Genoa

It then emerged as an independent city state, one of the 'maritime republics' with a powerful navy, flourished thanks to shipbuilding, banking and trade, played an important role in the Crusades and established colonies in Sicily, Northern Africa and the Middle East. In the 13th Century, Genoa was a leading naval power in the Mediterranean, having defeated its main rivals Pisa at Meloria (1284) and Venice at Curzola island (1298). A plague epidemic popularly known as the Black Death struck the city in the mid-14th Century.

Economic recovery was observed only in the 16th Century, at the time of Cristopher Columbus' expedition and Andrea Doria, and a number of renowned artists such as Caravaggio, Van Dyck and Rubens were attracted to the Superba. In newer times, Genoa was involved in the struggles of the Risorgimento, and its was from there that Giuseppe Garibaldi began his campaign against Sicily with his thousand volunteers in 1860.

Although it is hardly Italy's most popular tourist destination, Genoa attracts visitors as capital of the Ligurian coast, as well as with its interesting architecture reminding of the city's past glory as a leading power in navigation, trade and banking. The old town is a lively maze of small streets where you can best feel the heartbeat of everyday life. The Gothic Cathedral in San Lorenzo Square is an impressive building containing precious religious artifacts. Elegant residences of the wealthiest Genoese families in the 16th Century line Via Garibaldi, the imposing Renaissance street. Palazzo del Principe in Principe Square, built for Admiral Andrea Doria, features frescoed ceilings, tapestries and paintings.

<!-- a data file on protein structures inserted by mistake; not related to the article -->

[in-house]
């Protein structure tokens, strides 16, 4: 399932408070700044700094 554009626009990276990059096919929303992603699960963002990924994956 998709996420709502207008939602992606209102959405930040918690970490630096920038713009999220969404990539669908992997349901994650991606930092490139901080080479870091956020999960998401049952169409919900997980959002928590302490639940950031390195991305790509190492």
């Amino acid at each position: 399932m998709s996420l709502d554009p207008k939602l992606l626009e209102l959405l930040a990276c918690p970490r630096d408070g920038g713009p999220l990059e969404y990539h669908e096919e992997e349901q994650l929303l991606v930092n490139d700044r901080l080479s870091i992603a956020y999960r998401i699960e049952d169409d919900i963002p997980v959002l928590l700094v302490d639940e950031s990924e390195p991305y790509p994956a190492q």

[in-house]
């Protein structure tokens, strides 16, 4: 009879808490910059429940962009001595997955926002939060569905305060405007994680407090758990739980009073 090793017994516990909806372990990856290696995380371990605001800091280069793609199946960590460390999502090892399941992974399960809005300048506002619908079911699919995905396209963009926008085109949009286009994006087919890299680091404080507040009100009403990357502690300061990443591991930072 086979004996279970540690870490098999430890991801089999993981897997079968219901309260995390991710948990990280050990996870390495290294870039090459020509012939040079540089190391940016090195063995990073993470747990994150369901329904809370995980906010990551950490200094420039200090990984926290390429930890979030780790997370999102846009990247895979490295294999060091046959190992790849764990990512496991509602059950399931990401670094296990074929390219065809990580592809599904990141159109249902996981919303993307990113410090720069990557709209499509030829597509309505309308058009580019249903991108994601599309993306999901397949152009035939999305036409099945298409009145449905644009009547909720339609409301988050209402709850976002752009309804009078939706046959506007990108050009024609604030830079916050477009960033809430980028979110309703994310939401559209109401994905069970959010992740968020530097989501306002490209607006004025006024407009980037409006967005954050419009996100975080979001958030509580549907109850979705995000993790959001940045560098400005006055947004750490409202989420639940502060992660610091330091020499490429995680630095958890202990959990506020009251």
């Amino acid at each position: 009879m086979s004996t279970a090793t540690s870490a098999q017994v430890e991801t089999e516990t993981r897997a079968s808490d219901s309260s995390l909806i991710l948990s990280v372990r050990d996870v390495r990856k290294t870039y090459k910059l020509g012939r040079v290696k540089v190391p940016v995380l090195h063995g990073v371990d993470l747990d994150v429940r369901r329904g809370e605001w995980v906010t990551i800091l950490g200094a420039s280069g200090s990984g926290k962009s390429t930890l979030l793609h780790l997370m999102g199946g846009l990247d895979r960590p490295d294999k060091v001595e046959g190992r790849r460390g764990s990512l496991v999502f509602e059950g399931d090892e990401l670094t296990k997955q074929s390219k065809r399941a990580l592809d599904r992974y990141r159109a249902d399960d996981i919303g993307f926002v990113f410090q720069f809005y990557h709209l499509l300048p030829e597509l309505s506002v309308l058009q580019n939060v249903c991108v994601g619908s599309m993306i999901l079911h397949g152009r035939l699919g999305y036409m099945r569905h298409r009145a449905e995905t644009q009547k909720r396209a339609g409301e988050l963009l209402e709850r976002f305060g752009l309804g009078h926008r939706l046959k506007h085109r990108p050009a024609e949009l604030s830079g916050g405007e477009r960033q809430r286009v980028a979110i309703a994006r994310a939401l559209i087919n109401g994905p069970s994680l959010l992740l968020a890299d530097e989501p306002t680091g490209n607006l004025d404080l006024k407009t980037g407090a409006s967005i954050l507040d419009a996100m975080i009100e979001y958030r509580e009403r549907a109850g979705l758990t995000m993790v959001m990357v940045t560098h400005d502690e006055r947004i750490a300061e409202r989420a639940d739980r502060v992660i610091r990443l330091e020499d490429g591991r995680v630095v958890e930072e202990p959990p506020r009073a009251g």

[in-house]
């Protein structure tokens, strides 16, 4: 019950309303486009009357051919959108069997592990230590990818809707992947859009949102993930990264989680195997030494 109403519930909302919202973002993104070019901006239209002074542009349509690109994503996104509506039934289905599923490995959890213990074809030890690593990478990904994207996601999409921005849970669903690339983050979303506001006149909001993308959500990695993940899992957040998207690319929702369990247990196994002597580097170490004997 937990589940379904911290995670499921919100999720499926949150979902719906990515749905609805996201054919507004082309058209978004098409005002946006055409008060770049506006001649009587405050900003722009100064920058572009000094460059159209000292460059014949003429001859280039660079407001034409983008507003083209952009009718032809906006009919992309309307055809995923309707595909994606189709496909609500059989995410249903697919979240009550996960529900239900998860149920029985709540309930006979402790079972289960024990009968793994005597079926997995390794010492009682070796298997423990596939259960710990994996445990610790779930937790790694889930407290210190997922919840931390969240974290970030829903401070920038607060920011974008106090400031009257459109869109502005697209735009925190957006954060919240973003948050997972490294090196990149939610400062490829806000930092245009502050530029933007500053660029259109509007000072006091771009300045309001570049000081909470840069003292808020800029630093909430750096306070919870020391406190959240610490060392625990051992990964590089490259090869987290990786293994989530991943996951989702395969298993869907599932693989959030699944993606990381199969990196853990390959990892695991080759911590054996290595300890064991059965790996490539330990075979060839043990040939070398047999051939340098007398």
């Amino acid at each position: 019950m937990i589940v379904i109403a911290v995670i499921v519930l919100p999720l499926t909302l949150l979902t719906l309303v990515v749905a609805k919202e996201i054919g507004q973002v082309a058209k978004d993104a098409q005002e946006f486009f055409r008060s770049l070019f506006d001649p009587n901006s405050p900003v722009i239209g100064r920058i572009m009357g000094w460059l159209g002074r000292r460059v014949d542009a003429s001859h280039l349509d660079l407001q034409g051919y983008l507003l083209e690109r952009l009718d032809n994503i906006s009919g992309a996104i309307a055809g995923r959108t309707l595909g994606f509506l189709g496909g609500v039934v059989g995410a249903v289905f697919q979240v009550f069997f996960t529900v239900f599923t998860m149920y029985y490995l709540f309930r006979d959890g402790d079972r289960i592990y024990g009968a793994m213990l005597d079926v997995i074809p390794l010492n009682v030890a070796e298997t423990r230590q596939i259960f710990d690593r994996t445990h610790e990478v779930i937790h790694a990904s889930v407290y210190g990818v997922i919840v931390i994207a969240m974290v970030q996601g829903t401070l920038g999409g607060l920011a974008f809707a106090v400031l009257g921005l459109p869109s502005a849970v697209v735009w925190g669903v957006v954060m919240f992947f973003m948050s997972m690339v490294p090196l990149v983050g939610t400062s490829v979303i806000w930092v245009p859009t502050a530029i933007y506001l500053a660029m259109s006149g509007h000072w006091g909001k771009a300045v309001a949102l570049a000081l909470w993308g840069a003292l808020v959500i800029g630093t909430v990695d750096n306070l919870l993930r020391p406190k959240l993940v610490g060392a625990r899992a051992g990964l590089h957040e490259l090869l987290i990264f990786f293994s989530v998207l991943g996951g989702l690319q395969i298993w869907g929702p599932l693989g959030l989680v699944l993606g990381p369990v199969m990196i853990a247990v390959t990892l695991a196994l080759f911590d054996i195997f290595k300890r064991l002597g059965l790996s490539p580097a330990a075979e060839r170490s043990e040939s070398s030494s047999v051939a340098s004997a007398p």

The construction of the Palazzo Ducale (Palace of the Doge) began in the late 13th century, but owes much of its splendour to the 16th-century modernization by Vannone. It was partly destroyed by fire in 1777, and underwent major reconstruction in the late 19th - early 20th Century. Today is hosts exhibitions and events. Palazzo Spinola is a museum containing collections of silver, ceramics, furniture, books and artwork in a former aristocratic residence. Rubens included its façade in an album of etchings called The Mansions of Genoa.

The landmark of Genoa is its ancient brick lighthouse, the oldest working in the world. If you climb the 365 steps to its terrace, you will be rewarded with a spectacular view over the city and the harbour. The city's aquarium is among the biggest in Europe, exhibiting sharks, dolphins, seals, penguins, and coral reef inhabitants. The old port area has been restored and is also a tourist attraction. You can visit the Museum of Seafaring or take the elevator to the top of the Grande Bigo, an ingenious structure resembling a ship crane, for a panoramic view of the harbour.

Genoa was the birthplace of Christopher Columbus, Niccolo Paganini, Admiral Andrea Doria, Italian unification champion Giuseppe Mazzini, Italian Communist Party leader Palmiro Togliatti and architect Renzo Piano (who is responsible for the city's most daring building projects). It was named European Capital of Culture in 2004.

Genoa is considered the home of two emblematic items of Italian cuisine: pesto and focaccia. Pasta, seafood, fresh vegetables, olives and olive oil are the staples that make up an admirably healthy and delicious Mediterranean cooking. Another specialty is the pandolce - 'sweet' or 'Christmas' bread with nuts and raisins.